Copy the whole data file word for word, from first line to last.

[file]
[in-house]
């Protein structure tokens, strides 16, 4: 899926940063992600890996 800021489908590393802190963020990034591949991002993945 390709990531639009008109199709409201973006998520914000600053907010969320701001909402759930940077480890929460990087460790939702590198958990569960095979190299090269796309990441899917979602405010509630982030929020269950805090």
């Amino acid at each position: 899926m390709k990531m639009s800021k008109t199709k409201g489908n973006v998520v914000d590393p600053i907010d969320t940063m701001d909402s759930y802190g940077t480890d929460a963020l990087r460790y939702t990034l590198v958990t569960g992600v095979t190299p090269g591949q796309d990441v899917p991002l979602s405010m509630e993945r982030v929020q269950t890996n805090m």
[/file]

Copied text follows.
[in-house]
């Protein structure tokens, strides 16, 4: 899926940063992600890996 800021489908590393802190963020990034591949991002993945 390709990531639009008109199709409201973006998520914000600053907010969320701001909402759930940077480890929460990087460790939702590198958990569960095979190299090269796309990441899917979602405010509630982030929020269950805090």
């Amino acid at each position: 899926m390709k990531m639009s800021k008109t199709k409201g489908n973006v998520v914000d590393p600053i907010d969320t940063m701001d909402s759930y802190g940077t480890d929460a963020l990087r460790y939702t990034l590198v958990t569960g992600v095979t190299p090269g591949q796309d990441v899917p991002l979602s405010m509630e993945r982030v929020q269950t890996n805090m």